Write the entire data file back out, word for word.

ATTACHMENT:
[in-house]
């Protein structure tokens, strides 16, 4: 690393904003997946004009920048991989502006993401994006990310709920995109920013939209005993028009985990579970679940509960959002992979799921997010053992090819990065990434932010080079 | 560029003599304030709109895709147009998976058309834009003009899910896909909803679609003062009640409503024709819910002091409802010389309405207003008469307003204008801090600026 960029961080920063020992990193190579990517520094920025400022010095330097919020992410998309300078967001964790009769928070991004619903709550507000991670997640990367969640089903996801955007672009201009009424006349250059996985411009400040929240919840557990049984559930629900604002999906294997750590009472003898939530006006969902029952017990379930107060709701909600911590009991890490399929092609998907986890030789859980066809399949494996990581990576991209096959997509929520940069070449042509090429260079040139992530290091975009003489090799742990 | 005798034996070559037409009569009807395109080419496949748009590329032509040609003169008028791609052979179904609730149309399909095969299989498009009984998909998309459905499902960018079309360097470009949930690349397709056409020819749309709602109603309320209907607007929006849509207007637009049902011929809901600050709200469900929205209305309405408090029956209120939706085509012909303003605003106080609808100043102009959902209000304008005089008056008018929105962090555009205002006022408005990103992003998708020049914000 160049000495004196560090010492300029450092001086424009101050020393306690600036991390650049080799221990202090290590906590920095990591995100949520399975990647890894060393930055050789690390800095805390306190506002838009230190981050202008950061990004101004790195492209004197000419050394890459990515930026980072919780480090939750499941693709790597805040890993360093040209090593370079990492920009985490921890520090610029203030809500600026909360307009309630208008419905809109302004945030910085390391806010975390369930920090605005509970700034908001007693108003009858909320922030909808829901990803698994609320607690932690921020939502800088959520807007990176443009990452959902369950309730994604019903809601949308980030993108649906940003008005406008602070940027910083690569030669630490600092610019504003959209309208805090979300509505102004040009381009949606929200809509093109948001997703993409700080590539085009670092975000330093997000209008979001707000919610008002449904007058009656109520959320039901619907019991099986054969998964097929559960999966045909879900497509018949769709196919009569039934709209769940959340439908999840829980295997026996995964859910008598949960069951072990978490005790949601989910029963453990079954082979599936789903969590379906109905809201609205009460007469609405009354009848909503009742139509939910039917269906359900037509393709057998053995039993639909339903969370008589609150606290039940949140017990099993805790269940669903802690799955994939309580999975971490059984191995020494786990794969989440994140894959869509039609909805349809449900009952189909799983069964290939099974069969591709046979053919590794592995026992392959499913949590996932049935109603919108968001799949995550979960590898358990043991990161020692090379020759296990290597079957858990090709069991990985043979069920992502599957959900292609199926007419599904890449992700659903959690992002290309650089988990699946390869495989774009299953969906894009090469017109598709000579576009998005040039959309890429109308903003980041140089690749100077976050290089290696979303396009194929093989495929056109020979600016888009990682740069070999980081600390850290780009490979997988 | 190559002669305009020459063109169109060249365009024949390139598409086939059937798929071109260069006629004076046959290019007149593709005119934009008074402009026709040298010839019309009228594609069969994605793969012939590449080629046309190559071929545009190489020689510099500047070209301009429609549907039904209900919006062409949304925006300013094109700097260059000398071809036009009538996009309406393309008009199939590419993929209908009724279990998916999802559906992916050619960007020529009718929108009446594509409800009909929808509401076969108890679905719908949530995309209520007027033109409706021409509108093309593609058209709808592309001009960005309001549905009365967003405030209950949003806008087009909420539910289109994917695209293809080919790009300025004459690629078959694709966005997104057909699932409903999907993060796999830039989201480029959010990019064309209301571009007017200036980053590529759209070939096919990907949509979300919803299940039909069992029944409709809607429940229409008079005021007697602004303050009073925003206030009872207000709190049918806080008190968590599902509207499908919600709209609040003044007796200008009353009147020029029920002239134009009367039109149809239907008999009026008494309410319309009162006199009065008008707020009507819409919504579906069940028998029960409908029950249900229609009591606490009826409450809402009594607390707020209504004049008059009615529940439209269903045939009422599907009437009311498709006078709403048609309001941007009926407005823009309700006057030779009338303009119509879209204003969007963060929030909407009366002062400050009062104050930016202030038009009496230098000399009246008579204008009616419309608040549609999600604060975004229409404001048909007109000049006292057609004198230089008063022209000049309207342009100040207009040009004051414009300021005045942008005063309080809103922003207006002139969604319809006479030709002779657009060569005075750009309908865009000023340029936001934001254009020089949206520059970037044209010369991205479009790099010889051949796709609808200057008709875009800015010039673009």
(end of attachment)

[in-house]
């Protein structure tokens, strides 16, 4: 690393904003997946004009920048991989502006993401994006990310709920995109920013939209005993028009985990579970679940509960959002992979799921997010053992090819990065990434932010080079 | 560029003599304030709109895709147009998976058309834009003009899910896909909803679609003062009640409503024709819910002091409802010389309405207003008469307003204008801090600026 960029961080920063020992990193190579990517520094920025400022010095330097919020992410998309300078967001964790009769928070991004619903709550507000991670997640990367969640089903996801955007672009201009009424006349250059996985411009400040929240919840557990049984559930629900604002999906294997750590009472003898939530006006969902029952017990379930107060709701909600911590009991890490399929092609998907986890030789859980066809399949494996990581990576991209096959997509929520940069070449042509090429260079040139992530290091975009003489090799742990 | 005798034996070559037409009569009807395109080419496949748009590329032509040609003169008028791609052979179904609730149309399909095969299989498009009984998909998309459905499902960018079309360097470009949930690349397709056409020819749309709602109603309320209907607007929006849509207007637009049902011929809901600050709200469900929205209305309405408090029956209120939706085509012909303003605003106080609808100043102009959902209000304008005089008056008018929105962090555009205002006022408005990103992003998708020049914000 160049000495004196560090010492300029450092001086424009101050020393306690600036991390650049080799221990202090290590906590920095990591995100949520399975990647890894060393930055050789690390800095805390306190506002838009230190981050202008950061990004101004790195492209004197000419050394890459990515930026980072919780480090939750499941693709790597805040890993360093040209090593370079990492920009985490921890520090610029203030809500600026909360307009309630208008419905809109302004945030910085390391806010975390369930920090605005509970700034908001007693108003009858909320922030909808829901990803698994609320607690932690921020939502800088959520807007990176443009990452959902369950309730994604019903809601949308980030993108649906940003008005406008602070940027910083690569030669630490600092610019504003959209309208805090979300509505102004040009381009949606929200809509093109948001997703993409700080590539085009670092975000330093997000209008979001707000919610008002449904007058009656109520959320039901619907019991099986054969998964097929559960999966045909879900497509018949769709196919009569039934709209769940959340439908999840829980295997026996995964859910008598949960069951072990978490005790949601989910029963453990079954082979599936789903969590379906109905809201609205009460007469609405009354009848909503009742139509939910039917269906359900037509393709057998053995039993639909339903969370008589609150606290039940949140017990099993805790269940669903802690799955994939309580999975971490059984191995020494786990794969989440994140894959869509039609909805349809449900009952189909799983069964290939099974069969591709046979053919590794592995026992392959499913949590996932049935109603919108968001799949995550979960590898358990043991990161020692090379020759296990290597079957858990090709069991990985043979069920992502599957959900292609199926007419599904890449992700659903959690992002290309650089988990699946390869495989774009299953969906894009090469017109598709000579576009998005040039959309890429109308903003980041140089690749100077976050290089290696979303396009194929093989495929056109020979600016888009990682740069070999980081600390850290780009490979997988 | 190559002669305009020459063109169109060249365009024949390139598409086939059937798929071109260069006629004076046959290019007149593709005119934009008074402009026709040298010839019309009228594609069969994605793969012939590449080629046309190559071929545009190489020689510099500047070209301009429609549907039904209900919006062409949304925006300013094109700097260059000398071809036009009538996009309406393309008009199939590419993929209908009724279990998916999802559906992916050619960007020529009718929108009446594509409800009909929808509401076969108890679905719908949530995309209520007027033109409706021409509108093309593609058209709808592309001009960005309001549905009365967003405030209950949003806008087009909420539910289109994917695209293809080919790009300025004459690629078959694709966005997104057909699932409903999907993060796999830039989201480029959010990019064309209301571009007017200036980053590529759209070939096919990907949509979300919803299940039909069992029944409709809607429940229409008079005021007697602004303050009073925003206030009872207000709190049918806080008190968590599902509207499908919600709209609040003044007796200008009353009147020029029920002239134009009367039109149809239907008999009026008494309410319309009162006199009065008008707020009507819409919504579906069940028998029960409908029950249900229609009591606490009826409450809402009594607390707020209504004049008059009615529940439209269903045939009422599907009437009311498709006078709403048609309001941007009926407005823009309700006057030779009338303009119509879209204003969007963060929030909407009366002062400050009062104050930016202030038009009496230098000399009246008579204008009616419309608040549609999600604060975004229409404001048909007109000049006292057609004198230089008063022209000049309207342009100040207009040009004051414009300021005045942008005063309080809103922003207006002139969604319809006479030709002779657009060569005075750009309908865009000023340029936001934001254009020089949206520059970037044209010369991205479009790099010889051949796709609808200057008709875009800015010039673009």